By Momodou Jarju
The former Director General of the Gambia Prison Service, David Charles Colley, has told the Truth, Reconciliation and Reparations Commission (TRRC) on Thursday that bug infestation was responsible for prisoners contracting Berberi in prison and not bad food as claimed by several witnesses before the aforesaid Commission.
Reading from his statement, Colley said: “The case of so-called Beriberi illness resulted from bug infestation from the prison cells.”
Quizzed by Lead Counsel, Essa Faal, whether he is serious about what he said, Colley responded in the affirmative.
Born in 28th August 1958, at Kanilia village, Colley was adversely mentioned by numerous witnesses to have led many mistreatments meted out to inmates at the prisons when he was the head of the prisons system.
Food in Mile II
Colley told the Truth Commission the food served at Mile II prison was good. This is contrary to the testimonies by several witnesses before the Truth Commission.
Colley charged that in Africa, no single prison is well fed.
Testifying further, Colley said if cooks are cooking for many inmates, it would be difficult for the inmates to serve them good food.
“Is good for them because they are eating,” he however said. “We don’t have qualified cooks to come and cook for the prisoners.”
He said he doesn’t eat their food and as such he wouldn’t know whether the food is good or not. According to him, when he was incarcerated at the prison, the food he ate was good.
“But the food looks attractive,” he said. “I ate the food and I did not die.”
Asked whether he cared to know about prisoners who died in the prisons, Colley said he never received a doctor’s report stating the primary cause of death of prisoners in the prisons was connected to bad food.
Further asked whether he heard of Beriberi, which inmates said is caused by the bad food they eat at the prison, Colley responded in the positive.
Former DG said he was not an expert to ascertain whether the deaths in the prisons were caused by Beriberi because he was not a doctor.
After the Lead Counsel’s persistent questions, Colley said he knew of some inmates who died due to Beriberi, but it was caused by bug infestation as aforementioned.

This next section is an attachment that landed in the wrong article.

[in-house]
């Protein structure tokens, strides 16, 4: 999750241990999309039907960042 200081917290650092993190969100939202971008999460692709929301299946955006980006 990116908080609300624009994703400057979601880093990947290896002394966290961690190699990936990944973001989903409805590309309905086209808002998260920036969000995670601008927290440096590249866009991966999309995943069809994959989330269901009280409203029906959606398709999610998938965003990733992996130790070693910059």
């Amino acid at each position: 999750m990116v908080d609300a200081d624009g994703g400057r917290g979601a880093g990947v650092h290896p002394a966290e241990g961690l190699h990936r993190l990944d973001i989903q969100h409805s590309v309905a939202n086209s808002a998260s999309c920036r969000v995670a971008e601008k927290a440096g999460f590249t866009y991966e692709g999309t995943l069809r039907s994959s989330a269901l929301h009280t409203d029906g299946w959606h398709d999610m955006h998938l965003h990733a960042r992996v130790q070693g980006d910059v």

Poor and Unhygienic Conditions in Prison Service
Colley admitted that he can be the biggest expert of the prison law of the country because he knew it better than anybody else.
When told by Counsel Faal that he presided over a prison system that was not fit for purpose and human beings to be housed, quoting Dr. Scattered Janneh, who testified at the TRRC recently, describing Gambia’s prisons as the worst in the world, Colley responded that the structures were there since the colonial era.
Colley admitted that the country’s prison service was close-fitting. And the government knew about it. He, however, claimed to have made efforts to deal with the issue of overcrowding in the country’s prisons.
Asked about prisoners sleeping in toilets, Colley said that have been happening before he joined the prison service. He also admitted that it was happening during his time as the head of the Prison Service and that he made efforts to ensure prisoners don’t sleep in toilets.
“It is my duty that is why I took up the responsibility to meeting the minister so that government can provide funds,” he said.
Colley’s efforts did not materialize, according to him. He said the fund the government gave them was diminutive.
Lead Counsel Faal asked him whether he at any moment considered to provide temporary shelter for the prisoners as provided for in section 4 of the prison act. Colley responded in the positive, saying he proffered the idea to his line ministry.
“I did not do things on my own,” he said.
Apart from the overcrowding, the prison in Mile II was filthy during your time, charged Lead Counsel Faal. Colley responded in the positive. He said they have prisoners who were selected to clean the prison.
He admitted that he managed to keep his office clean by using prisoner’s labour and that it was his responsibility to ensure the prisoners’ quarters were being cleaned.
“I would take the blame because the officers did not do their job,” he said.
Testifying early, Colley said two sister forces were fighting over him to serve either the then Field Force or Prison Service. He said he was later taken to the prison service.
In the beginning, Colley said he was responsible for running the bar at the prison and he later rose to the rank of director general of the prison service.
He said he was fired, rehired, fired and rehired. He opined that’s a blessing. Asked whether he has family ties with former Gambian President Yahya Jammeh, Colley responded in the positive.